Artificial Intelligence for High Energy Physics, by Paolo Calafiura, David Rousseau, Kazuhiro Terao, World Scientific
The appearance of the word “for” rather than “in” in the title of this collection raises the bar from an academic description to a primer. It is neither the book’s length (more than 800 pages), nor the fact that the author list resembles a who’s who in artificial intelligence (AI) research carried out in high-energy physics that makes this book live up to its premise; it is the careful crafting of its content and structure.
Artificial intelligence is not new to our field. On the contrary, some of the concepts and algorithms have been pioneered in high-energy physics. Artificial Intelligence for High Energy Physics credits this as well as reaching into very recent AI research. It covers topics ranging from unsupervised machine-learning techniques in clustering to workhorse tools such as boosted decision trees in analyses, and from recent applications of AI in event reconstruction to simulations at the boundary where AI can help us to understand physics.
Each chapter follows a similar structure: after setting the broader context, a short theoretical introduction into the tools (and, where possible, the available software) is given, which is then applied and adapted to a high-energy physics problem. The ratio of in-depth theoretical background to AI concepts and the focus on applications is well balanced, and underlines the work of the editors, who avoided duplication and cross-reference individual chapters and topics. The editors and authors have not only created a selection of high-quality review articles, but a coherent and remarkably good read. Takeaway messages in the chapter for distributed training and optimisation stand out, and one might wish that this concept found more resonance throughout the book.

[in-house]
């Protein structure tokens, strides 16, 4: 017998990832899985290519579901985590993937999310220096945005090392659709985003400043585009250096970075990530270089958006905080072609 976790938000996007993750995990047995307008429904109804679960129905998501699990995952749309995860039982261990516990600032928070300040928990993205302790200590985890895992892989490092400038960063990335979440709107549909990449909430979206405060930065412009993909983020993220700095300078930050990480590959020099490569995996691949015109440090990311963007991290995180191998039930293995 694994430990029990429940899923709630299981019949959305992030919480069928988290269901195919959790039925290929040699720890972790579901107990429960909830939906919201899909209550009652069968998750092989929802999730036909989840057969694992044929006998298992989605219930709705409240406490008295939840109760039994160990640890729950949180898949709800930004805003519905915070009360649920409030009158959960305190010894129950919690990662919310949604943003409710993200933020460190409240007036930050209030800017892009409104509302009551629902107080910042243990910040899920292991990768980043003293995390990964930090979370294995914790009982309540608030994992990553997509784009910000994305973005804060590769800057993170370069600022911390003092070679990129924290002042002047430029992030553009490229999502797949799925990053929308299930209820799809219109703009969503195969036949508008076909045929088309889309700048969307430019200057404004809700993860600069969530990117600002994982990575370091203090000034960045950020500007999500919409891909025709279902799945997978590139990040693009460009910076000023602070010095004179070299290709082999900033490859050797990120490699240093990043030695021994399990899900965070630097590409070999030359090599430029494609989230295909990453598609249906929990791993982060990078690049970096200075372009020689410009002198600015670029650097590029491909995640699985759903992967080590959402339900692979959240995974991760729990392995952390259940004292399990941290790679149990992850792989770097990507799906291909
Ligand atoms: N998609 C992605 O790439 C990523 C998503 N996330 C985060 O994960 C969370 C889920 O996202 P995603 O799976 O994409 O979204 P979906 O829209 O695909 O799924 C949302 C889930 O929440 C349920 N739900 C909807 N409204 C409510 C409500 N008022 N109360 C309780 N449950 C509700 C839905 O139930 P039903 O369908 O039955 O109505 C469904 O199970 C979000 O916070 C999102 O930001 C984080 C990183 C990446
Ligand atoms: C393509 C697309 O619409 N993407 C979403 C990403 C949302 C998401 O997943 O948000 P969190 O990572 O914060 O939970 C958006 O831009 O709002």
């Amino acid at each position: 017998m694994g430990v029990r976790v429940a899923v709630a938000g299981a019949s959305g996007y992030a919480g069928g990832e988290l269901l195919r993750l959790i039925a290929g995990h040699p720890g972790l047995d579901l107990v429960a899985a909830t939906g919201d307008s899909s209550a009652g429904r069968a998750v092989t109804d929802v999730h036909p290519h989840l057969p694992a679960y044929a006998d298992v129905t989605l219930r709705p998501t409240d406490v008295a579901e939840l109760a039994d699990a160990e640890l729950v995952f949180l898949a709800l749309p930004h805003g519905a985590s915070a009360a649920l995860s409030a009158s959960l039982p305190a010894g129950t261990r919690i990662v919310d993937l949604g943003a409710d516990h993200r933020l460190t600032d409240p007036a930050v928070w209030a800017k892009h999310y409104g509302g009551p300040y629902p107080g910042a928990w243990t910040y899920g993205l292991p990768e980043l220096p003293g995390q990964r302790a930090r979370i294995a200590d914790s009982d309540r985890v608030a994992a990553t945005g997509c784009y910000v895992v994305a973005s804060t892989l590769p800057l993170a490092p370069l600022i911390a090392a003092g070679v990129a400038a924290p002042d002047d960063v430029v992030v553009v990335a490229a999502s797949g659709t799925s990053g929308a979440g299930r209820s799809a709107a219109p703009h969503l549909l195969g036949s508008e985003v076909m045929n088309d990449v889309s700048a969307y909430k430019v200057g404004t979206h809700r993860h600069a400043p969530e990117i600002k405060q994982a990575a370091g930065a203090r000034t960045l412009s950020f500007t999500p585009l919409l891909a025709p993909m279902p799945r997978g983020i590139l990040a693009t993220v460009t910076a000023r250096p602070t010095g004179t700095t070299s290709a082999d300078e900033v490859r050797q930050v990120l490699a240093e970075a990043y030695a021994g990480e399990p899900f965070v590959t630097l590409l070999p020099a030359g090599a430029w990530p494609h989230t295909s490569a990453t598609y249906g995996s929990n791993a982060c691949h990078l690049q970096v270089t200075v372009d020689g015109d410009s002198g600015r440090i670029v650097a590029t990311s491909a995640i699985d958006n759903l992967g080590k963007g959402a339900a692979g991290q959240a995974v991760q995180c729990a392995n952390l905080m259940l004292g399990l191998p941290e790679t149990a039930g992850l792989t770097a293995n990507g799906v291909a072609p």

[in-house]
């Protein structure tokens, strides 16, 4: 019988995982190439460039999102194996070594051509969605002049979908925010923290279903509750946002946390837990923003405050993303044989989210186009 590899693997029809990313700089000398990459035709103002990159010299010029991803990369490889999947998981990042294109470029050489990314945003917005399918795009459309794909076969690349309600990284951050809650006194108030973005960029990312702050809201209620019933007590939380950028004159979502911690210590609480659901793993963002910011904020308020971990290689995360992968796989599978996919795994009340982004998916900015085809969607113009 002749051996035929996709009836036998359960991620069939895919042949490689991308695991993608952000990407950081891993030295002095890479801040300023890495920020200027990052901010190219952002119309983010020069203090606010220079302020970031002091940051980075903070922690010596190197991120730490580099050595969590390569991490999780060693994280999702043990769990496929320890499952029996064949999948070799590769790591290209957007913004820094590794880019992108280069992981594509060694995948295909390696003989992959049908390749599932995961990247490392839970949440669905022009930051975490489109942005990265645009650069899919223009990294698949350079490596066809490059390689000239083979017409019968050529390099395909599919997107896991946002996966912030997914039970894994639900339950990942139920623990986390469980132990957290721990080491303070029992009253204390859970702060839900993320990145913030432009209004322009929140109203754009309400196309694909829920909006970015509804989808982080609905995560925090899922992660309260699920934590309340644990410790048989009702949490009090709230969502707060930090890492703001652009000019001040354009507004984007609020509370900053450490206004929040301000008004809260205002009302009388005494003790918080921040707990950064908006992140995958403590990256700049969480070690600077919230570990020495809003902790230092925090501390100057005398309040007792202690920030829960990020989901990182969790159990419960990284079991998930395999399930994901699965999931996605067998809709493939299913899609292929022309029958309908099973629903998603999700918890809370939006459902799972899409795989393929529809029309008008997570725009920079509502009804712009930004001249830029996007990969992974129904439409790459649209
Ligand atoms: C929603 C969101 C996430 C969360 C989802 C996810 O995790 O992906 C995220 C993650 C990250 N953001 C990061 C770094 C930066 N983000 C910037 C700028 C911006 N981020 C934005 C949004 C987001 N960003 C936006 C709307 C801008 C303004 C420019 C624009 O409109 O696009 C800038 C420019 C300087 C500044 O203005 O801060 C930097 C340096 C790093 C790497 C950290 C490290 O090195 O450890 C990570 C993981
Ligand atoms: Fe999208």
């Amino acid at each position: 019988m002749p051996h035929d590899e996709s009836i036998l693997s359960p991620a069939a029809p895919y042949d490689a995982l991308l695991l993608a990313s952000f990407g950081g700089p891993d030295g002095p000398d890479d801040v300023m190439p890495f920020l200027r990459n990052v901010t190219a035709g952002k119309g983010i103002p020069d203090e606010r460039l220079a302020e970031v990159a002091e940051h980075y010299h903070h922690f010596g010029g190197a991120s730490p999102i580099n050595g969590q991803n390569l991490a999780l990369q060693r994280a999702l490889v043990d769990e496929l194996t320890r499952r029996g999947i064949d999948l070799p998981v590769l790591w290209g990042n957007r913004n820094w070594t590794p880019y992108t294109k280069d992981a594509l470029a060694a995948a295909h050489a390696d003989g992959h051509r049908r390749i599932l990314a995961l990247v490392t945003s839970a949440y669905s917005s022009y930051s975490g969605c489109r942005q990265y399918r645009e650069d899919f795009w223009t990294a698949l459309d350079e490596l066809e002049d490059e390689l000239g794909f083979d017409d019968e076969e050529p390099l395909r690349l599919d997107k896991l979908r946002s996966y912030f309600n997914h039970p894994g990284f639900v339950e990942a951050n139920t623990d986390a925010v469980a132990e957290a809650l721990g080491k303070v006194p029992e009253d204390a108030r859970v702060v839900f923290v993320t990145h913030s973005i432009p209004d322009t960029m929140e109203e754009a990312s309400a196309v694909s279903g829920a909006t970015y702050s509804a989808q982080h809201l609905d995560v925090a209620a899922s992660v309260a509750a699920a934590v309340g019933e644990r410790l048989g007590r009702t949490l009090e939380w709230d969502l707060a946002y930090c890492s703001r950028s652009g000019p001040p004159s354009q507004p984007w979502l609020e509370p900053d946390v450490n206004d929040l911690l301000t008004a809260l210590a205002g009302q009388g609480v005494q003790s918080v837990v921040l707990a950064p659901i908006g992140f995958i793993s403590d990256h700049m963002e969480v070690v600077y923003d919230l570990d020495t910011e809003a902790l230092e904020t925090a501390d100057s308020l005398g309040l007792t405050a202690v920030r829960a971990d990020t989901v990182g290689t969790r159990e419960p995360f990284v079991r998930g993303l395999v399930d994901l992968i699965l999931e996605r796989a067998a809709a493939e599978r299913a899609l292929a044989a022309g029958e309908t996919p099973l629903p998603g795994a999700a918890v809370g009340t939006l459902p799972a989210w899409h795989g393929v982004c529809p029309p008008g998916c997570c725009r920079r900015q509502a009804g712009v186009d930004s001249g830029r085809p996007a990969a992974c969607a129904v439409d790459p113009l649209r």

Sometimes, the book can be used as a glossary, which helps to bridge the gaps that seem to exist simply because high-energy physicists and data scientists use different names for similar or even identical things. While the book can certainly be used as a guide for a physicist in AI, an AI researcher with the necessary physics knowledge may not be served quite so well.
In an ideal world, each chapter would have a reference dataset to allow the reader to follow the stated problems and learn through building and exercising the described pipelines. This, however, would turn the book from a primer into a textbook for AI in high-energy physics. To be fair, wherever possible the authors of the chapters have used and referred to publicly available datasets, and one chapter is devoted to the issue of arranging a community data competition, such as the TrackML challenge in 2018.
As for the most important question – have I learned something new? – the answer is a resounding “yes”. While none of the broad topics and their application to high-energy physics will come as a surprise to those who have been following the field in recent years, there are neat projects and detailed applications showcased in this book. Furthermore, reading about a familiar topic in someone else’s words can be a powerful eye opener.